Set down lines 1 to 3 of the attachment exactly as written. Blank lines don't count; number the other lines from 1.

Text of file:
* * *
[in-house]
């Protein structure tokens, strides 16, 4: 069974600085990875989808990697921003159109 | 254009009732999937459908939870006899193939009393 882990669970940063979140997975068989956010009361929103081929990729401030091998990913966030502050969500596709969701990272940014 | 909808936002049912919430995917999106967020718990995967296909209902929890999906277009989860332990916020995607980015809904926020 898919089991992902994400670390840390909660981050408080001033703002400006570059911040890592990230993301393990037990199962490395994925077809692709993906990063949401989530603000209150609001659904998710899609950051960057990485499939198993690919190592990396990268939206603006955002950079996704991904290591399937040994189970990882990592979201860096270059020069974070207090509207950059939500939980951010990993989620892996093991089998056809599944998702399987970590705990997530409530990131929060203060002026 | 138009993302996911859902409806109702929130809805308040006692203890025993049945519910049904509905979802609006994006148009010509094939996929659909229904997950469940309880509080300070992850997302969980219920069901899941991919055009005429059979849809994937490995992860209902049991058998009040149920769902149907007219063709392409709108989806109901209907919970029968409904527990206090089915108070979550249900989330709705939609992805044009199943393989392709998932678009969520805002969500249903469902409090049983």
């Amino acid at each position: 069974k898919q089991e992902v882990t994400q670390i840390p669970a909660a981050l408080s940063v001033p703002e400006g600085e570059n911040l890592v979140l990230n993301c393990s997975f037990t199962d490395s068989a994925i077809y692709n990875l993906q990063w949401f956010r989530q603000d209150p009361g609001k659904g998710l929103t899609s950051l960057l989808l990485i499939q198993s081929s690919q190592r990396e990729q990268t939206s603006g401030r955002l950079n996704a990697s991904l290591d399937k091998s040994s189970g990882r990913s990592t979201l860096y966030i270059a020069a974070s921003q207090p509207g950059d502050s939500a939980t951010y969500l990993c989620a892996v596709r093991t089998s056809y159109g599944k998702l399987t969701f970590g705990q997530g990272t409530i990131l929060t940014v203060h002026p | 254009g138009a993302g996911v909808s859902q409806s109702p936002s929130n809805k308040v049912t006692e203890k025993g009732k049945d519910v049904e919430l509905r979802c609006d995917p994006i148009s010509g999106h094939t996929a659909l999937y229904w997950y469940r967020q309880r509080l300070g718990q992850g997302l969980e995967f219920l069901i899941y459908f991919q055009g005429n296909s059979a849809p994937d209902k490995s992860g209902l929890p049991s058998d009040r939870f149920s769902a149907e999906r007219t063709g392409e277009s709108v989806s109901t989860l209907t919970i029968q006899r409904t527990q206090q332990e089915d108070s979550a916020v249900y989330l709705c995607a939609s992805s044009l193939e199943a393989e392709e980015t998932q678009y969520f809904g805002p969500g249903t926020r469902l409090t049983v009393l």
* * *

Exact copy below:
[in-house]
């Protein structure tokens, strides 16, 4: 069974600085990875989808990697921003159109 | 254009009732999937459908939870006899193939009393 882990669970940063979140997975068989956010009361929103081929990729401030091998990913966030502050969500596709969701990272940014 | 909808936002049912919430995917999106967020718990995967296909209902929890999906277009989860332990916020995607980015809904926020 898919089991992902994400670390840390909660981050408080001033703002400006570059911040890592990230993301393990037990199962490395994925077809692709993906990063949401989530603000209150609001659904998710899609950051960057990485499939198993690919190592990396990268939206603006955002950079996704991904290591399937040994189970990882990592979201860096270059020069974070207090509207950059939500939980951010990993989620892996093991089998056809599944998702399987970590705990997530409530990131929060203060002026 | 138009993302996911859902409806109702929130809805308040006692203890025993049945519910049904509905979802609006994006148009010509094939996929659909229904997950469940309880509080300070992850997302969980219920069901899941991919055009005429059979849809994937490995992860209902049991058998009040149920769902149907007219063709392409709108989806109901209907919970029968409904527990206090089915108070979550249900989330709705939609992805044009199943393989392709998932678009969520805002969500249903469902409090049983």
């Amino acid at each position: 069974k898919q089991e992902v882990t994400q670390i840390p669970a909660a981050l408080s940063v001033p703002e400006g600085e570059n911040l890592v979140l990230n993301c393990s997975f037990t199962d490395s068989a994925i077809y692709n990875l993906q990063w949401f956010r989530q603000d209150p009361g609001k659904g998710l929103t899609s950051l960057l989808l990485i499939q198993s081929s690919q190592r990396e990729q990268t939206s603006g401030r955002l950079n996704a990697s991904l290591d399937k091998s040994s189970g990882r990913s990592t979201l860096y966030i270059a020069a974070s921003q207090p509207g950059d502050s939500a939980t951010y969500l990993c989620a892996v596709r093991t089998s056809y159109g599944k998702l399987t969701f970590g705990q997530g990272t409530i990131l929060t940014v203060h002026p | 254009g138009a993302g996911v909808s859902q409806s109702p936002s929130n809805k308040v049912t006692e203890k025993g009732k049945d519910v049904e919430l509905r979802c609006d995917p994006i148009s010509g999106h094939t996929a659909l999937y229904w997950y469940r967020q309880r509080l300070g718990q992850g997302l969980e995967f219920l069901i899941y459908f991919q055009g005429n296909s059979a849809p994937d209902k490995s992860g209902l929890p049991s058998d009040r939870f149920s769902a149907e999906r007219t063709g392409e277009s709108v989806s109901t989860l209907t919970i029968q006899r409904t527990q206090q332990e089915d108070s979550a916020v249900y989330l709705c995607a939609s992805s044009l193939e199943a393989e392709e980015t998932q678009y969520f809904g805002p969500g249903t926020r469902l409090t049983v009393l």